Mindfulness Attitudes – Patience

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“Patience is a virtue” is the old saying. In our modern age of immediate access and speed, patience may not be something many of us practice very much. But it is one of the key attitudes of mindfulness and we need to recognise that slowing down our busy minds needs practice. We have probably all experienced the challenge of breaking persistent behaviour and know that habits do not change overnight, permanent change takes time.

How can we engage with patience? Our western culture is based on speed, we travel fast, we have machines to help us find the shortest route or the quickest route; we have fast food, or food on the go; we work on fast internet, high speed 3G to 4G to 5G; we have fast access to our bank accounts and use instant cashless transactions for ease and speed; we have fast domestics tasks, with automation and machines for cleaning and washing our homes and clothes, all to save us time and effort. We are not encouraged to stop and take our time our anything, so patience is not something we practice regularly.

One of the best ways to engage with patience is to observe the natural world. There are very few things in the natural world that happen instantly. Growing a plant from seed is an excellent example of patience, it can be an extremely rewarding experience. Many people find interaction with plants is a relaxing activity, gardening or growing food teaches us to wait and observe. Interacting with nature by simply walking through it has also been shown to be beneficial. Physical activity in the form of a forty-minute walk in the forest is associated with improved mood and feelings of health and robustness. Studies have been done that show that ‘forest bathing’ (being in the presence of trees and woodland) reduced the levels of the stress hormone cortisol in test subjects after a walk in the forest, when compared with a control group of subjects who engaged in walks within a laboratory setting. Forest bathing seems to significantly mitigate the root cause of a multitude of ailments associated to stress. It prompts rest, conserves energy, and slows down the heart rate while increasing intestinal and gland activity. Lower cortisol concentrations are also a signal that the body’s stress-response system is being triggered less. Have a slow walk in the forest, be aware of the timeline of trees, measured in lifetimes for us, maybe the ultimate in our experience of patience.

A moment of taken out of our busy lives to make time to engage with nature is one way to include patience in our lives. The response we get and the benefits we receive may not be immediate, but the effects will be noticeable over time. Any opportunity we take to slow down and just observe the moment, stopping ourselves from chasing the future (which may never happen) is a chance to practice patience. Mindfulness practices encourage us to stop and focus on being aware of the present, not wishing our time away.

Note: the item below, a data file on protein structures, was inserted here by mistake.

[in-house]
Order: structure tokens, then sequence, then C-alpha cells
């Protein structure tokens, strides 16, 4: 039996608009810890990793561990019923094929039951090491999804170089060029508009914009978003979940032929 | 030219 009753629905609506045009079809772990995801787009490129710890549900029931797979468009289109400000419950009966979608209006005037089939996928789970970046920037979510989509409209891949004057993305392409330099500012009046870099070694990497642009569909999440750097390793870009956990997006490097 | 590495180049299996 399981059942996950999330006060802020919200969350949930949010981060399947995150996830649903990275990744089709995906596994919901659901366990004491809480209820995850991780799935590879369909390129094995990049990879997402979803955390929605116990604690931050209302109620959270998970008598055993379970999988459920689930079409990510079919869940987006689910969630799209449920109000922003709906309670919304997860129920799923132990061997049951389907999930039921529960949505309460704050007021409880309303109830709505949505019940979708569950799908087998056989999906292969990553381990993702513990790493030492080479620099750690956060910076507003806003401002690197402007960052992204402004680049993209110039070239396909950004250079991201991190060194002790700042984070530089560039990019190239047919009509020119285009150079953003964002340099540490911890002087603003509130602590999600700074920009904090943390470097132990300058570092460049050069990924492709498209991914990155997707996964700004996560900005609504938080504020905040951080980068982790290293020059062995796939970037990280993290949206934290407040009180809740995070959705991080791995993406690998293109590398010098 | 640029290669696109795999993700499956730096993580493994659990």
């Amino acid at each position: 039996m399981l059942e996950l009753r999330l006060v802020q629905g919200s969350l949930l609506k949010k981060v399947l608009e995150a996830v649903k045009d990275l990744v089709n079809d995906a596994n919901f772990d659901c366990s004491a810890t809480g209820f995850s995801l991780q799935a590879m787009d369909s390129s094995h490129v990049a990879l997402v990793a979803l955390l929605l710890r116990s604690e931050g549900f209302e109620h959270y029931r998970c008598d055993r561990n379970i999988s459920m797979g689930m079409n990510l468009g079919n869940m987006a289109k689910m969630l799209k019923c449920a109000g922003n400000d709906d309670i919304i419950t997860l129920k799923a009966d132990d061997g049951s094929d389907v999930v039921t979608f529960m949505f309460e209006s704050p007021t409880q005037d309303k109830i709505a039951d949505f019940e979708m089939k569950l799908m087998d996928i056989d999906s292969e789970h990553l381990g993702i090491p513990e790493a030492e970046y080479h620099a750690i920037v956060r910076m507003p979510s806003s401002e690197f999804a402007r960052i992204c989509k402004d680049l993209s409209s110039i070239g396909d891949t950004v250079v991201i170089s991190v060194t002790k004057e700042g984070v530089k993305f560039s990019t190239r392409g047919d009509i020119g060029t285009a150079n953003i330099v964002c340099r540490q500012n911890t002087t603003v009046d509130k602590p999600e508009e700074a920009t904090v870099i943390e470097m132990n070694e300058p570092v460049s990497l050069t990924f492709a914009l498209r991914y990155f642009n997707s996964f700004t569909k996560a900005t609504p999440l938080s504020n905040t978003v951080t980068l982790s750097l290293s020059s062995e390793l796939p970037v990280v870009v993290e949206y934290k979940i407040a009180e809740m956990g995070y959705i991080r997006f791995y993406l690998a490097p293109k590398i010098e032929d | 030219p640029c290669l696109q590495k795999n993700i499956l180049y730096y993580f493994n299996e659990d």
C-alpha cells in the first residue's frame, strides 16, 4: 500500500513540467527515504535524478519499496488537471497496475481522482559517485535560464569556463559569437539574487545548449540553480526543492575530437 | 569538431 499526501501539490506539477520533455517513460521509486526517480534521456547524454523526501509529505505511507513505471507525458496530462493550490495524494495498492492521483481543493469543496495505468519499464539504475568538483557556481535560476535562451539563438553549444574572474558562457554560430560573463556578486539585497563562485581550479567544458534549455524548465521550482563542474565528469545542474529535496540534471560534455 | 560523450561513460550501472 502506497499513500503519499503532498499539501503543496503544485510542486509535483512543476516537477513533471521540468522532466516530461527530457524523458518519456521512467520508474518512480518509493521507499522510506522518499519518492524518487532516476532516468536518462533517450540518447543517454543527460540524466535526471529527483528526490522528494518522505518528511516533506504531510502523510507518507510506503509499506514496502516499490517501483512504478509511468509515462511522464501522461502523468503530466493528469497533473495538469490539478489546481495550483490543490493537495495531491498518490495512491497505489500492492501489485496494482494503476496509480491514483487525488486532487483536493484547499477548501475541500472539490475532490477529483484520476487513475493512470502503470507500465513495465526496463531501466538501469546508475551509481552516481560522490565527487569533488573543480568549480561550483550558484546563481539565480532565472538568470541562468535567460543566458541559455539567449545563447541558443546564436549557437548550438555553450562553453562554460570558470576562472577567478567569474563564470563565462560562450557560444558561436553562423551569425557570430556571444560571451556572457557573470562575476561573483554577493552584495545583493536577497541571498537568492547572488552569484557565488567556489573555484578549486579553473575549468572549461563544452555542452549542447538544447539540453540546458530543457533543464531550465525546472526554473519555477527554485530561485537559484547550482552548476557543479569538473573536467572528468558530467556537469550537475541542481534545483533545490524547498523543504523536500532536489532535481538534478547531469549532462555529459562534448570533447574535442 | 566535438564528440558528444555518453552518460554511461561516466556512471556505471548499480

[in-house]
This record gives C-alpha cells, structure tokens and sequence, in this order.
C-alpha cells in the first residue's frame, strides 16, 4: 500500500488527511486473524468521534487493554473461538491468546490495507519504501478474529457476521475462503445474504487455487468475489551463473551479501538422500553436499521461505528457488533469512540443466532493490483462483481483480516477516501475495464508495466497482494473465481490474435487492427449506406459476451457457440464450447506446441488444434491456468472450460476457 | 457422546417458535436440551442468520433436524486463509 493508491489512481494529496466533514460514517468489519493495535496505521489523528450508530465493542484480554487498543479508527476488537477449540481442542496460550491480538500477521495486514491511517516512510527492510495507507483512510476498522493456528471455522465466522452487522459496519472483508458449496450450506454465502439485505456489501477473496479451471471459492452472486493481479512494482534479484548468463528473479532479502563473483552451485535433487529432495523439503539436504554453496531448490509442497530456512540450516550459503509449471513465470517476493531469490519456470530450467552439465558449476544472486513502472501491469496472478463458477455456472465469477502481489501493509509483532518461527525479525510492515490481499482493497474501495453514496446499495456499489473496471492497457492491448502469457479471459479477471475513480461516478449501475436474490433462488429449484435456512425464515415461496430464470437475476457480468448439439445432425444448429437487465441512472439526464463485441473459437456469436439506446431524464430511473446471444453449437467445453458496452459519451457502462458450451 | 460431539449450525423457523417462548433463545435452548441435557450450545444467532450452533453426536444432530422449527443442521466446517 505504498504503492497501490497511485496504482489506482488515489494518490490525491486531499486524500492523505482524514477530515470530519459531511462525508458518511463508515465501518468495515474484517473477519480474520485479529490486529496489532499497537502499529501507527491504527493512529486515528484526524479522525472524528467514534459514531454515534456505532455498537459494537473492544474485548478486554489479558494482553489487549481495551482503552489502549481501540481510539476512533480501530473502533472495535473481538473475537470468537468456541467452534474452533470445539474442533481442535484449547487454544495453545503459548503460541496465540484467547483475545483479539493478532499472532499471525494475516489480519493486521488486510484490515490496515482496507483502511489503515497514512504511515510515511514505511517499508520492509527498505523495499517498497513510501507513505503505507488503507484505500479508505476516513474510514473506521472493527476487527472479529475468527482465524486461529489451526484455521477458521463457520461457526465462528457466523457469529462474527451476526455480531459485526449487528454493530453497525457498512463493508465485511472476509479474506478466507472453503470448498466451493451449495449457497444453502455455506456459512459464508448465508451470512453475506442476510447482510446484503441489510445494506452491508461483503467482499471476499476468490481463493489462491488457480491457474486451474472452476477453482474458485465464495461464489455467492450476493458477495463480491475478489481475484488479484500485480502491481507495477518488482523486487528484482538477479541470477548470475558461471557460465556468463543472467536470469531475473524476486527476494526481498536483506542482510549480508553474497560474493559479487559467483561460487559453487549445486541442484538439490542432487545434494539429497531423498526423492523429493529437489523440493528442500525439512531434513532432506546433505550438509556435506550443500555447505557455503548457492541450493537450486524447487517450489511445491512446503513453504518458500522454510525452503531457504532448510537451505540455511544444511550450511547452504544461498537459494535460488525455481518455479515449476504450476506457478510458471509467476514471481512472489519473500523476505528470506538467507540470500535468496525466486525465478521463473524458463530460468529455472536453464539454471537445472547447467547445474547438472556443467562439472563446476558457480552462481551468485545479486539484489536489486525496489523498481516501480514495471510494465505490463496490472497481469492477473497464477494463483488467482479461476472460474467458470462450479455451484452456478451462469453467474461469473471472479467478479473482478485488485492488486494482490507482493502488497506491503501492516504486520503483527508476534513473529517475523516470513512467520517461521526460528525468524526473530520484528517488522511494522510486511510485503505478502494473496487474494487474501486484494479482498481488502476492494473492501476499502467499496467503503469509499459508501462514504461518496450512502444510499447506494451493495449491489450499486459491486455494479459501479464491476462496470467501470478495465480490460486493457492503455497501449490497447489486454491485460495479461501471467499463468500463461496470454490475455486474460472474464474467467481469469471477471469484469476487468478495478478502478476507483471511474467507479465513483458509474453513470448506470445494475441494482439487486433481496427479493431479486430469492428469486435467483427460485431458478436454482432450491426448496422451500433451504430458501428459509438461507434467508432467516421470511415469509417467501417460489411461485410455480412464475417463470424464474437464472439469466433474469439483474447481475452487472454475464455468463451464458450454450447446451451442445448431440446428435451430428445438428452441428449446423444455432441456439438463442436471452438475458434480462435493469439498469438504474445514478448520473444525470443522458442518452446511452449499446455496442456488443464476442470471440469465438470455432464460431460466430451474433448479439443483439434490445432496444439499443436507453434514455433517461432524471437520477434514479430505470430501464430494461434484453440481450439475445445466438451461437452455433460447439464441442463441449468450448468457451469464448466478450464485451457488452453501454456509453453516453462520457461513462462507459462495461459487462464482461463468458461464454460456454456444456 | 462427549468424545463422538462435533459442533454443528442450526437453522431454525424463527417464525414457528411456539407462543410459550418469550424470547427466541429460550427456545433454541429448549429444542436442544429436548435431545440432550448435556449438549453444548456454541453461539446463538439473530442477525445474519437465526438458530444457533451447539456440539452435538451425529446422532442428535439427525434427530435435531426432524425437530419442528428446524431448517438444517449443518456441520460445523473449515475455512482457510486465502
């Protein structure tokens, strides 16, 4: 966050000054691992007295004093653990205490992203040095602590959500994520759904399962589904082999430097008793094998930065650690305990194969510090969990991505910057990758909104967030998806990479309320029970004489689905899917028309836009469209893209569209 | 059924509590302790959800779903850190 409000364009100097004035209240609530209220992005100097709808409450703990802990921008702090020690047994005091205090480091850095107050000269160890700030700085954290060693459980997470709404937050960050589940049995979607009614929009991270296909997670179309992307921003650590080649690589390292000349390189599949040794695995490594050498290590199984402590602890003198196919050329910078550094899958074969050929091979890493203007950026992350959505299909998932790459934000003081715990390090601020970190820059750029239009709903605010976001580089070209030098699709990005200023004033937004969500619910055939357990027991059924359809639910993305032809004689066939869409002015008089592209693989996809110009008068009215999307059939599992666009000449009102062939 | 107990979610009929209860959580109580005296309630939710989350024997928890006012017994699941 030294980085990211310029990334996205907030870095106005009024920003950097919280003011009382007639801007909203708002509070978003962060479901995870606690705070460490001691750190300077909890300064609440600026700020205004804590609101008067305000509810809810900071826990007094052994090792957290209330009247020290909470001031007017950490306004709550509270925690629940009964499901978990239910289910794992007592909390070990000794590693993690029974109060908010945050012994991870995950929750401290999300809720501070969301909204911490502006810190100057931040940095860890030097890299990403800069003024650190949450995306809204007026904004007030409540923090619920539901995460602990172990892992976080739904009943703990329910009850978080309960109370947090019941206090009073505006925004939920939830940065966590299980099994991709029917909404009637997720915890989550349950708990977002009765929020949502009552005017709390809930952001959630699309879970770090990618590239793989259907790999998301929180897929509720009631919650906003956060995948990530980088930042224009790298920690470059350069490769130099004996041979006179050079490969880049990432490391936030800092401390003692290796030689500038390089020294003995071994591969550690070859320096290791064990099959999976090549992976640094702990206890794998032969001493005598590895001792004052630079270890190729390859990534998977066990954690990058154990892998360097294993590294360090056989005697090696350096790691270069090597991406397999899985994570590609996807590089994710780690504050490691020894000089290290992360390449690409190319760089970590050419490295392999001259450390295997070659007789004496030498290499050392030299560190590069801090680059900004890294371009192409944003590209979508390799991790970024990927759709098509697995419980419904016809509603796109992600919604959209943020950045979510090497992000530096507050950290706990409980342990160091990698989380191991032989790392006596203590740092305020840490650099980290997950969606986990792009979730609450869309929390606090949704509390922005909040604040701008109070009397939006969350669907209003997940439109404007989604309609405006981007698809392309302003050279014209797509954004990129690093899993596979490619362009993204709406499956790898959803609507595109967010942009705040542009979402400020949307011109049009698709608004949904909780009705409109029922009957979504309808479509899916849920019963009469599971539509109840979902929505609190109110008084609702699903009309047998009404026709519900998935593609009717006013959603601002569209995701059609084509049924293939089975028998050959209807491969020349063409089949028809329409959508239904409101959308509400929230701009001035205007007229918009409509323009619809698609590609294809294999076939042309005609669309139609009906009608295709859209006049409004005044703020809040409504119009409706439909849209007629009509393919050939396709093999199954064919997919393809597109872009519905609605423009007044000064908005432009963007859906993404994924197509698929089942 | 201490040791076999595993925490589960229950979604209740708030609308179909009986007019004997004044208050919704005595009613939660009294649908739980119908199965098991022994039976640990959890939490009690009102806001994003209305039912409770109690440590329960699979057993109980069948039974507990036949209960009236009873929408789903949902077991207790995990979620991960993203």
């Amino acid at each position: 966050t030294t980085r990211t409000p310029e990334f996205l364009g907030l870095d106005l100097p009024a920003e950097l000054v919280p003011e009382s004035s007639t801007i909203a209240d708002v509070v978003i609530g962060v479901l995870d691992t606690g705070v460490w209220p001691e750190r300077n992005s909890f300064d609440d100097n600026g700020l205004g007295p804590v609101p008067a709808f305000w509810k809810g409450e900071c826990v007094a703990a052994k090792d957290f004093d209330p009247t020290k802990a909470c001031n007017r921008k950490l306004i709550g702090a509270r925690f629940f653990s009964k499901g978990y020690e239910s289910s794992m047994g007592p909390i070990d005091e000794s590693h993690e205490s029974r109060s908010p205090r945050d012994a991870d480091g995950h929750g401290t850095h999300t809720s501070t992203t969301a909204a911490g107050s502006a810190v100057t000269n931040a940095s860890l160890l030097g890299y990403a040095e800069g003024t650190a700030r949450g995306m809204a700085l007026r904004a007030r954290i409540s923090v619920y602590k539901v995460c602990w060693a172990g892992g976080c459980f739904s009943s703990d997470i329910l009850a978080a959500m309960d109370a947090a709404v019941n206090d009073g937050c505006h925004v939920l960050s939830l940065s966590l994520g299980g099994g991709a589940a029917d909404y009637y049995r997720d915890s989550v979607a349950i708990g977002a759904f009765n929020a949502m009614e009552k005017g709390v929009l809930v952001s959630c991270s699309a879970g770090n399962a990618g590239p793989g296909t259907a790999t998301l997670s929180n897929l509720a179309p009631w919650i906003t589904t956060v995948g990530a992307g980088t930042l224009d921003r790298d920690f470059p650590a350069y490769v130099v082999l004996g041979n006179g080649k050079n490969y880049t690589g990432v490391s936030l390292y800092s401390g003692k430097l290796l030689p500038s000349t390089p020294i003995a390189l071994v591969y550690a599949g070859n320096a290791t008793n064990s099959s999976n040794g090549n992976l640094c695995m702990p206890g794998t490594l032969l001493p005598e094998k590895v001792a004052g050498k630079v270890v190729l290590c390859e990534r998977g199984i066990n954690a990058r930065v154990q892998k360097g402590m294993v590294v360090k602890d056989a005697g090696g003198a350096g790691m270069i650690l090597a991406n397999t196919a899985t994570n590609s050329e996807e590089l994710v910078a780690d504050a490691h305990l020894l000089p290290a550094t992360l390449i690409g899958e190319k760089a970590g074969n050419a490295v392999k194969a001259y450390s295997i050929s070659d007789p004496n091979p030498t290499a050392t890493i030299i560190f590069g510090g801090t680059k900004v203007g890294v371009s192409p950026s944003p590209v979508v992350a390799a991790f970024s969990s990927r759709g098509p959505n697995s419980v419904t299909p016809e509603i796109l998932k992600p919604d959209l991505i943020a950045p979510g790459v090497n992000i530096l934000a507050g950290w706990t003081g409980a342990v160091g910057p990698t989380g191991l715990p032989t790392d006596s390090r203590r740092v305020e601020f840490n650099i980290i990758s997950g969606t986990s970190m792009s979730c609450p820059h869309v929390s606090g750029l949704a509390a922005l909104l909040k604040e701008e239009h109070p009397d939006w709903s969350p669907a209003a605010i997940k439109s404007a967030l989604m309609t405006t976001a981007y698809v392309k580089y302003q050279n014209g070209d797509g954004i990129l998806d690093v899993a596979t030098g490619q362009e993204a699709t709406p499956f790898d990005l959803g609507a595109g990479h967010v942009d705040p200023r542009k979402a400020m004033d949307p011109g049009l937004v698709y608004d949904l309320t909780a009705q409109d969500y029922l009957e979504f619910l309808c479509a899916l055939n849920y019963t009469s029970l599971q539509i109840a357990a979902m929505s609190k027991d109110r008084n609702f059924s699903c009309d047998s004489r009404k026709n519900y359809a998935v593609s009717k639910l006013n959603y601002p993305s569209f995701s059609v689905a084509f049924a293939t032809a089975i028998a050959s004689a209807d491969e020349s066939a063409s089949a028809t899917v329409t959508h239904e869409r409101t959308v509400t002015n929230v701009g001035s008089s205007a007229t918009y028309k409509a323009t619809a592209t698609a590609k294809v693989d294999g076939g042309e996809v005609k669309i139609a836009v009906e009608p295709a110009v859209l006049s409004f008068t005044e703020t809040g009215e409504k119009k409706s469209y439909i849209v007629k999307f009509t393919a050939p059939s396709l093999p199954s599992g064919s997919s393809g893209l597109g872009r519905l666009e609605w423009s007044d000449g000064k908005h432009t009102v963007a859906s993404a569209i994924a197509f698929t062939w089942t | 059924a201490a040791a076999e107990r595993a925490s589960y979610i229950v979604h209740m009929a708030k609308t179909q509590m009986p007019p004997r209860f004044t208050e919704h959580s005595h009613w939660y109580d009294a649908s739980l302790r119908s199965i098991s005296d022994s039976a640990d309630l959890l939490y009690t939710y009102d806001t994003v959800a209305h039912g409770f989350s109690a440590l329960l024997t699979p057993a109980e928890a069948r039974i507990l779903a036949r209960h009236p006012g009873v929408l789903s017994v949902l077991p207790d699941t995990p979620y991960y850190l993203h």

Along with the scientific research into ‘forest bathing’, research also supports the inclusion of patience as a health benefit of mindfulness. The virtue of patience is that it enables us to accept that time has to pass before benefits are achieved.

There has been considerable research into the benefits of embracing mindfulness, which has shown that the effects are cumulative over time. Most training sessions extend over an eight-week period, based on regular guided weekly sessions and personal daily practice. The calming influence of mindfulness practice on our emotions takes time and patience to develop. A study of the 8-week MBSR course for nurses showed that their mindfulness practice facilitated empathetic attitudes while decreasing their tendency to take on other people’s negative emotions [Beddoe & Murphy, (2004)].

Patience is a form of wisdom. It demonstrates that we understand and accept the fact that sometimes things must unfold in their own time. A child may try to help a butterfly to emerge by breaking open its chrysalis. Usually, the butterfly doesn’t benefit from this. Any adult knows that the butterfly can only emerge in its own time, that the process cannot be hurried.

Jon Kabat-Zinn

Every time we practice mindfulness, we are engaging in patience. Awareness of the passage of time, allowing ourselves to experience time without striving or rushing onto the next thing often feels selfish but it is not. Self-care is critically important, taking time for our own wellbeing means we are able to support others. Being mindful and patient with our awareness journey will allow us to experience it fully.



Source by Helen M Morris